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Symantec this week made Backup Exec 2014 generally available, with hopes of repairing damage done to the platform's reputation by Backup Exec 2012.
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Backup Exec 2014 actually started out as Backup Exec 2012 R2, and includes restored features -- such as Job Monitor -- that Symantec removed from BE 2012. BE 2014 also supports platforms -- such as Microsoft Windows 2012 and Windows 2012 R2 -- that Symantec never got into BE 2012.
BE 2012 had been a thorn in the vendor's side since its release. Angry customers took to Symantec forums and social media to complain about the redesigned user interface, and Symantec executives talked about fixing BE 2012 for two years. The poor reaction to the product prompted Symantec to merge the BE product and development team with those of its enterprise NetBackup platform.
Brian Greene, Symantec senior director of product management, said backup and deduplication speeds have increased significantly in BE 2014, and Symantec also added granular recovery for Exchange and SharePoint 2013 and cloud backups with Riverbed SteelStore (formerly Whitewater) and Quantum Q-Cloud. Support for Amazon Cloud Gateway VTL is planned for later in 2014.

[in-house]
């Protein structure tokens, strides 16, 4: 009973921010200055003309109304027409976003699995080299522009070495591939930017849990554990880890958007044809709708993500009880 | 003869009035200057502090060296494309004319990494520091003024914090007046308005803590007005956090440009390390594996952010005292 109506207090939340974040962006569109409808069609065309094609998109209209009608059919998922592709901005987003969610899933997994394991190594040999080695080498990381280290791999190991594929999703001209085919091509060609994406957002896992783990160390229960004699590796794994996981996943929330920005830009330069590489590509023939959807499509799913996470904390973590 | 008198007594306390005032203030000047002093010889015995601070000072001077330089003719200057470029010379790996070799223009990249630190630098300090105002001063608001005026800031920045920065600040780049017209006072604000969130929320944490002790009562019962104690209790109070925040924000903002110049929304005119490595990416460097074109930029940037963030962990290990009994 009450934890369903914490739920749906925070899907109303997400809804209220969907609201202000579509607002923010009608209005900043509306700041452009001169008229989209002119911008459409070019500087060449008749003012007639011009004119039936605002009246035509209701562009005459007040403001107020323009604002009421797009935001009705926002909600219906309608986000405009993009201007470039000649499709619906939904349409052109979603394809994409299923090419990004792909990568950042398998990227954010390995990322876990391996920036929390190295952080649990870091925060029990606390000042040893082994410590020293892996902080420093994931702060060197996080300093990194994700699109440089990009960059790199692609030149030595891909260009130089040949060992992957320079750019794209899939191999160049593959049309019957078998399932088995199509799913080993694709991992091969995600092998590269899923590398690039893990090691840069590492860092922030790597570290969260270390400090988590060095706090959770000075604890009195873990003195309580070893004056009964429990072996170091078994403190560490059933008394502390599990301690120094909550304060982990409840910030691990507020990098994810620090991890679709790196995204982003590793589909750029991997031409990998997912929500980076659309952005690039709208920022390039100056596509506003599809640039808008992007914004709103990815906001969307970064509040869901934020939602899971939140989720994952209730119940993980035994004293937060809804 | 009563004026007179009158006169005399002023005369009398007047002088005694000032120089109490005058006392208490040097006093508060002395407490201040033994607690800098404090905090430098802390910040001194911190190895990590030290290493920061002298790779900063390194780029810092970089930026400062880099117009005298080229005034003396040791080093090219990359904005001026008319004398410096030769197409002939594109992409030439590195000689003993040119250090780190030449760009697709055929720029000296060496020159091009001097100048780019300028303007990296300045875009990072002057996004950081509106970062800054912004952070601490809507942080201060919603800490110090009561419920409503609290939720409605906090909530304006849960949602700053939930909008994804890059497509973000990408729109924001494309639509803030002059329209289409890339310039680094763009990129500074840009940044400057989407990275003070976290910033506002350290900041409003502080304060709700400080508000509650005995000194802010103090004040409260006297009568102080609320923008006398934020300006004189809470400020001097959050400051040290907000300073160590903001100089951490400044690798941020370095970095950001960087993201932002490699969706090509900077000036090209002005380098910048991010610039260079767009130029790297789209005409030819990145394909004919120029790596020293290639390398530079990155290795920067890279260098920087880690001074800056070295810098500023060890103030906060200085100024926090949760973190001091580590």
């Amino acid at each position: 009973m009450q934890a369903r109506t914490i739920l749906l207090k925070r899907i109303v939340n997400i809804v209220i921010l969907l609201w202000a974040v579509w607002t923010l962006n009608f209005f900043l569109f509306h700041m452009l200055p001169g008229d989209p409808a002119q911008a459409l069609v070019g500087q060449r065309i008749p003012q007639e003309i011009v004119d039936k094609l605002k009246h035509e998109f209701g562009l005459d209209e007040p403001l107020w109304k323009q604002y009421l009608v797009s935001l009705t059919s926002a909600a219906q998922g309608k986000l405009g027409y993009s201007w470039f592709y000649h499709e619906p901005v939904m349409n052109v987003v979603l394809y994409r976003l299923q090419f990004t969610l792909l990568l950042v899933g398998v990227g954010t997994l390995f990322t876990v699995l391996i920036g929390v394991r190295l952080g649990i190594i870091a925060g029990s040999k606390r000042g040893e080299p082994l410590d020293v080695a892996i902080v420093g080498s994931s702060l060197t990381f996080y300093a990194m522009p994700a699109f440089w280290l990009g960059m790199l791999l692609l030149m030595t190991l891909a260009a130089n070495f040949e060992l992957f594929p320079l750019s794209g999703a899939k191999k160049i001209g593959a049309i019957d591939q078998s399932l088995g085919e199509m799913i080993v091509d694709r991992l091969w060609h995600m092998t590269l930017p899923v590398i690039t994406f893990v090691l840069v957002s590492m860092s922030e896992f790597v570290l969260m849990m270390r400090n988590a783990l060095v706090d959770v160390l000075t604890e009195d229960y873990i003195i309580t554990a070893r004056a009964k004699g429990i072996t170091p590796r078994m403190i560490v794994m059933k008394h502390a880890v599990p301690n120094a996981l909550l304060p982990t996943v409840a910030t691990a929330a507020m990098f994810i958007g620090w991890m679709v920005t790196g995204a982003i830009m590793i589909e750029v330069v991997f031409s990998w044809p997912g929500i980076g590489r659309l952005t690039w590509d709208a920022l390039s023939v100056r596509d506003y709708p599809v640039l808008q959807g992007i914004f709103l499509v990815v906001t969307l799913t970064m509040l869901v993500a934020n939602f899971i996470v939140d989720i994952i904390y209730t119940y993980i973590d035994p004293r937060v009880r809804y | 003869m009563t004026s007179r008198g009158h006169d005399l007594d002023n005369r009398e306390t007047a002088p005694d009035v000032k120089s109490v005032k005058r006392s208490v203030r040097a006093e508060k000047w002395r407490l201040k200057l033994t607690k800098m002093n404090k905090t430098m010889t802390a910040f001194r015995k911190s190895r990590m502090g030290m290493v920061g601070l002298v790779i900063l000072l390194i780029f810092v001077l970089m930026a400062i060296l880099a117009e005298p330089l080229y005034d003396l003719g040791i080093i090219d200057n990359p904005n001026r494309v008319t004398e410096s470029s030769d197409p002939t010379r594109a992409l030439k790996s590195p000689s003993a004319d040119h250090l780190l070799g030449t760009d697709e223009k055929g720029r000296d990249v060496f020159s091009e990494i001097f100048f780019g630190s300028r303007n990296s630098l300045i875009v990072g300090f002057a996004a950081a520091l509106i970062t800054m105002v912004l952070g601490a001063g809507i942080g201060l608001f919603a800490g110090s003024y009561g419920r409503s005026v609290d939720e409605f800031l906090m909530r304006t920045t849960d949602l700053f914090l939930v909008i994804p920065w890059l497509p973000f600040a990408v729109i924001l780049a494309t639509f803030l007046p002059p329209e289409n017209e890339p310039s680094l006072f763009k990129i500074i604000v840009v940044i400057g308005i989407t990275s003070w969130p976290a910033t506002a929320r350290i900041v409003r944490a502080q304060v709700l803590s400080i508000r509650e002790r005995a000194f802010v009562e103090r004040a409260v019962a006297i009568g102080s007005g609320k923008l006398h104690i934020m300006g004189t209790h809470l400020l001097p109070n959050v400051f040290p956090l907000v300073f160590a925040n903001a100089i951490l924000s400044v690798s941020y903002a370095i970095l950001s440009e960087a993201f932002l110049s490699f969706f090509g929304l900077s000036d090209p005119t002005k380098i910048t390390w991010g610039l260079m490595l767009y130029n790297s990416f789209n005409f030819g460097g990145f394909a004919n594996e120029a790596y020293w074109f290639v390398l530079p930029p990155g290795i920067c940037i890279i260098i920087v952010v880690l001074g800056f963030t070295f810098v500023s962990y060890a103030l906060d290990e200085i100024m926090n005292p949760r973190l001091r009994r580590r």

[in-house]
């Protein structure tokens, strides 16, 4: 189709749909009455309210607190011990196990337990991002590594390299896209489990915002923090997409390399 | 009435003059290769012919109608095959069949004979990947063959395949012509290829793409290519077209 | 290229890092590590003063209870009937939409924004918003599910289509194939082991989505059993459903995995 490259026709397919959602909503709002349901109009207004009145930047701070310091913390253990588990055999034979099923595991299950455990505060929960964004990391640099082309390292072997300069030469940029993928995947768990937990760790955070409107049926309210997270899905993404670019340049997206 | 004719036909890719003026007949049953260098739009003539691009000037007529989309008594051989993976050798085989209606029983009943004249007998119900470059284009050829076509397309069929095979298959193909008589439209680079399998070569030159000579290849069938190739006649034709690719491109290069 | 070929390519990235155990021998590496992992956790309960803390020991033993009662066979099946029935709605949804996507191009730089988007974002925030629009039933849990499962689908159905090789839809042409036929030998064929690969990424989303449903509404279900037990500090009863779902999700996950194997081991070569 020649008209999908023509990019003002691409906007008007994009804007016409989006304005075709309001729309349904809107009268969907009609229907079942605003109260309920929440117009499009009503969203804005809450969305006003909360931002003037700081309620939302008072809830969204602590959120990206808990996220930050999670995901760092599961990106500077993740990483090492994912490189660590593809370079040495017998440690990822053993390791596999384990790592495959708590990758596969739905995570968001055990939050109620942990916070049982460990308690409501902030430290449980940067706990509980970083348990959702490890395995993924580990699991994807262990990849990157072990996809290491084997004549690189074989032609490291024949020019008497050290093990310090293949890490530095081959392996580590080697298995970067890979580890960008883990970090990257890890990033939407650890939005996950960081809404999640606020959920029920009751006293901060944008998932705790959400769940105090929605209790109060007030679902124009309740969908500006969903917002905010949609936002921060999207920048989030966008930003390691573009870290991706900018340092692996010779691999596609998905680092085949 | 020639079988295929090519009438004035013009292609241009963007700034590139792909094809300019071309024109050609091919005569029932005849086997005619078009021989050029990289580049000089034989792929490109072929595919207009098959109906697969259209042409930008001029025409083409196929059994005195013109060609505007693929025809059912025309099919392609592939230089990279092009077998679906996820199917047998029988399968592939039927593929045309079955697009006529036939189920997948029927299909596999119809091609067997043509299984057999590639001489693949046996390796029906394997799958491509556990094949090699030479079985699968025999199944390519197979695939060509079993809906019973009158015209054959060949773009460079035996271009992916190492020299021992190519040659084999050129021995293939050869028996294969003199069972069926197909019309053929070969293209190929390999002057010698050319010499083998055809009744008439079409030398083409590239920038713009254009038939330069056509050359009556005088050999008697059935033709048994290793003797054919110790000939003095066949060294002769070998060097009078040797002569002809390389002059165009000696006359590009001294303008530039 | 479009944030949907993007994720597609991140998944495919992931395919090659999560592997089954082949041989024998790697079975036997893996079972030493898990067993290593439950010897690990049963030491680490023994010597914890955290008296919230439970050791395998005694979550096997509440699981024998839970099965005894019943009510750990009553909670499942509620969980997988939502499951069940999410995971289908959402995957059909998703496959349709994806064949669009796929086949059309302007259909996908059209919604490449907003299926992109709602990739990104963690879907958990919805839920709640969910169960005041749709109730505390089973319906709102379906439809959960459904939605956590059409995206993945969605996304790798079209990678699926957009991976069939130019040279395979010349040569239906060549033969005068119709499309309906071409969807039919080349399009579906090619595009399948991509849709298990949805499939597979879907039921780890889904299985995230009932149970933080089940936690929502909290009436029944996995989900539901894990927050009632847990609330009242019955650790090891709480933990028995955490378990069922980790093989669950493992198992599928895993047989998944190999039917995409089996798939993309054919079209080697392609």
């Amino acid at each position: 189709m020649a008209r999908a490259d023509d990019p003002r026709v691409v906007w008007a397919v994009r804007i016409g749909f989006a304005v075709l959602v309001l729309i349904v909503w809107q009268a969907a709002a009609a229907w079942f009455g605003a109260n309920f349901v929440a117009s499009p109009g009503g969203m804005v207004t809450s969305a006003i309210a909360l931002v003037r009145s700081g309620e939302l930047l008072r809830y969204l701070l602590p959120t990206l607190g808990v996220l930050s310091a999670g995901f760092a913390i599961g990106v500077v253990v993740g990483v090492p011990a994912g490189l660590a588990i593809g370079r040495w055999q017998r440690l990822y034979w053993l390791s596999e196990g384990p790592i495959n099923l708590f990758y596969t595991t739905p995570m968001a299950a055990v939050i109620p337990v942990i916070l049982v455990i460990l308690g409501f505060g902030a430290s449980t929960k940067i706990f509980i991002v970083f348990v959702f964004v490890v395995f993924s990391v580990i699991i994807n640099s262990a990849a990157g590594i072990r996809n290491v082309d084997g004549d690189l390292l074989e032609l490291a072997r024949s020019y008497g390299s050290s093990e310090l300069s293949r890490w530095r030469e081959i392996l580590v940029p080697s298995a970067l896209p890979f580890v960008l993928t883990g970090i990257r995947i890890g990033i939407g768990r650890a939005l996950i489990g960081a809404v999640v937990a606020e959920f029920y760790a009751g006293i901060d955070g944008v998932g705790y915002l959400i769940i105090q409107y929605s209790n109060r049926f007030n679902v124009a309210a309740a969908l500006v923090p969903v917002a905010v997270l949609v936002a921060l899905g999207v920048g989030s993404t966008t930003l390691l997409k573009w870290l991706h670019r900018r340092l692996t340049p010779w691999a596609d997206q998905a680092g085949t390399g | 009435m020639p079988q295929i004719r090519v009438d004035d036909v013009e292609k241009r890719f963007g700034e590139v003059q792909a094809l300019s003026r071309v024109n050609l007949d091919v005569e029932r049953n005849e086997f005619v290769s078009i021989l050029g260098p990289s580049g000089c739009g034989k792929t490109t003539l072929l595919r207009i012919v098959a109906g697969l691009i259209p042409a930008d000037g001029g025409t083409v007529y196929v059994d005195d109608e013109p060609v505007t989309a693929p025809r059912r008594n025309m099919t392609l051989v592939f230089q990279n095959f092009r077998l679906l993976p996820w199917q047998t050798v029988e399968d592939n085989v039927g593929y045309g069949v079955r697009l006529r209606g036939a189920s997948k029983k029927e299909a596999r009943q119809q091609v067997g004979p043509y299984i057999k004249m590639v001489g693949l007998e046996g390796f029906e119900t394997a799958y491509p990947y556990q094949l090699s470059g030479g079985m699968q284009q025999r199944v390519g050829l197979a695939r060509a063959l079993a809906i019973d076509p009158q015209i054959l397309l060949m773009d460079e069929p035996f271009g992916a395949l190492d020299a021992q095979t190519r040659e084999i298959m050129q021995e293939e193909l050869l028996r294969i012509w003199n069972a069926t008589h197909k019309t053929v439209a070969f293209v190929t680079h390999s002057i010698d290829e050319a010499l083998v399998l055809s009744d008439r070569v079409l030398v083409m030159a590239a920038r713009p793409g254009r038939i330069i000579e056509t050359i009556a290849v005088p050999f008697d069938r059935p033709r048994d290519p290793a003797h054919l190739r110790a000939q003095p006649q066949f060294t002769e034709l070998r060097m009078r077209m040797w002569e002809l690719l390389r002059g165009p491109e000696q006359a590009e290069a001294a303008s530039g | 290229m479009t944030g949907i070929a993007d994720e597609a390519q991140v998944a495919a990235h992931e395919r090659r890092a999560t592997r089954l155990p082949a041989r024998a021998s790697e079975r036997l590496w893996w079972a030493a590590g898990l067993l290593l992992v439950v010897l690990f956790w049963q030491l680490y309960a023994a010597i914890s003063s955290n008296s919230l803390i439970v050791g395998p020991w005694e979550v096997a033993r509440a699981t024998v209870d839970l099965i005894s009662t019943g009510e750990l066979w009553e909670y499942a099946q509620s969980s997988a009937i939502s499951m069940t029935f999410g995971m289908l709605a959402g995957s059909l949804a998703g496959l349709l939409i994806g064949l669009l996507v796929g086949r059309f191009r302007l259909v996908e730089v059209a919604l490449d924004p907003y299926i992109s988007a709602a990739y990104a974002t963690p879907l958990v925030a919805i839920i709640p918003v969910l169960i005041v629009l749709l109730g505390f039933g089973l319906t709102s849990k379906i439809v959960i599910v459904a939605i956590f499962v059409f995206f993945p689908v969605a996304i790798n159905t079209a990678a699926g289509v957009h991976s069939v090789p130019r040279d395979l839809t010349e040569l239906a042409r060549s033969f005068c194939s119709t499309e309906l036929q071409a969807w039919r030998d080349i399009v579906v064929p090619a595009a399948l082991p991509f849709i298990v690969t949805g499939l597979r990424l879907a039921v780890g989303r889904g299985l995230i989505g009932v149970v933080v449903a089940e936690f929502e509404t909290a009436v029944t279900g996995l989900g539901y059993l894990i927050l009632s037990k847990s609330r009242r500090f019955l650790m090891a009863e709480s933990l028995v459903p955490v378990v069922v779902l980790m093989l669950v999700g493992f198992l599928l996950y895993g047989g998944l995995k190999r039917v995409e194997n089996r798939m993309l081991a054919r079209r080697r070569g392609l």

So far, even some of the unhappy BE 2012 customers have praised BE 2014.
Naples, Florida-based managed hosting services firm Horizon Business Services began beta testing the new version in late February and has already begun upgrading production servers to BE 2014. Horizon director of IT Jacob Ackerman said his company has been a BE customer since 1999 when the software was sold by Seagate, and uses it to protect about 150 of its own and its customers' servers.
Ackerman said the performance bump and Windows Server 2012 R2 support were the key additions to BE 2014 for him. He said he considered BE 2012 a big improvement over BE 2010, which kept him from switching to Dell AppAssure. He did struggle with the new BE 2012 interface at first, though.
"With [BE] 2010, our deduplication and backup times were so long that we could no longer complete backups in one night," Ackerman said. "We were about to dump Backup Exec because of that. Performance was a night-and-day difference with 2012, but there were a lot of challenges with the UI [user interface] changes. I was used to the same interface for 10 years, and really hated the new one at first. After I got around to putting in time to learn it, I stopped doing the, 'Hey, who moved my cheese' thing."
Ackerman said he was happy to see Job Monitor back in BE 2014, although he doesn't use it much. "I stayed with the new [BE 2012] interface," he said. "I only use the Jobs view to troubleshoot."
Ackerman estimated a 10% performance increase for BE 2014 over BE 2012. The other benefit is that he can update his BE media servers to the latest version of Windows.